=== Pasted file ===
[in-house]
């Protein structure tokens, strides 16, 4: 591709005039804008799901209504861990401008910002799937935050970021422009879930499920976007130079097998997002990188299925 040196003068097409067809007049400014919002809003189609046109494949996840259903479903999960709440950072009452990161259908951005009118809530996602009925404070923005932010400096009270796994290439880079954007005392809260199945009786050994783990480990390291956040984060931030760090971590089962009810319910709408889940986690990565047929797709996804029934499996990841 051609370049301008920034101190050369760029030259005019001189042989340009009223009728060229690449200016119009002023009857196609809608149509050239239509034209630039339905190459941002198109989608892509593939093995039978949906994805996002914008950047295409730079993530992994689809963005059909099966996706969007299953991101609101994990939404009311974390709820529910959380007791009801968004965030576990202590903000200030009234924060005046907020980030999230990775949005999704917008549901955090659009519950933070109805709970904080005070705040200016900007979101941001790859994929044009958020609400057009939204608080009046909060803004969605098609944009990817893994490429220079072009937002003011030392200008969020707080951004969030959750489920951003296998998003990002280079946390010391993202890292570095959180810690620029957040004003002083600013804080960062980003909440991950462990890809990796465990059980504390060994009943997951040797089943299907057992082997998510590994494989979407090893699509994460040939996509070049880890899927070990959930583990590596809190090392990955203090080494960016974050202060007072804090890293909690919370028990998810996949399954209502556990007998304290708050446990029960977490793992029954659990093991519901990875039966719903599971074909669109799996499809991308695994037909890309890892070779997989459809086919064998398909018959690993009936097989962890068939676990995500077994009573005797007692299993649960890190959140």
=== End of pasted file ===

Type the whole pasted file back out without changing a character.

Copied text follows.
[in-house]
């Protein structure tokens, strides 16, 4: 591709005039804008799901209504861990401008910002799937935050970021422009879930499920976007130079097998997002990188299925 040196003068097409067809007049400014919002809003189609046109494949996840259903479903999960709440950072009452990161259908951005009118809530996602009925404070923005932010400096009270796994290439880079954007005392809260199945009786050994783990480990390291956040984060931030760090971590089962009810319910709408889940986690990565047929797709996804029934499996990841 051609370049301008920034101190050369760029030259005019001189042989340009009223009728060229690449200016119009002023009857196609809608149509050239239509034209630039339905190459941002198109989608892509593939093995039978949906994805996002914008950047295409730079993530992994689809963005059909099966996706969007299953991101609101994990939404009311974390709820529910959380007791009801968004965030576990202590903000200030009234924060005046907020980030999230990775949005999704917008549901955090659009519950933070109805709970904080005070705040200016900007979101941001790859994929044009958020609400057009939204608080009046909060803004969605098609944009990817893994490429220079072009937002003011030392200008969020707080951004969030959750489920951003296998998003990002280079946390010391993202890292570095959180810690620029957040004003002083600013804080960062980003909440991950462990890809990796465990059980504390060994009943997951040797089943299907057992082997998510590994494989979407090893699509994460040939996509070049880890899927070990959930583990590596809190090392990955203090080494960016974050202060007072804090890293909690919370028990998810996949399954209502556990007998304290708050446990029960977490793992029954659990093991519901990875039966719903599971074909669109799996499809991308695994037909890309890892070779997989459809086919064998398909018959690993009936097989962890068939676990995500077994009573005797007692299993649960890190959140």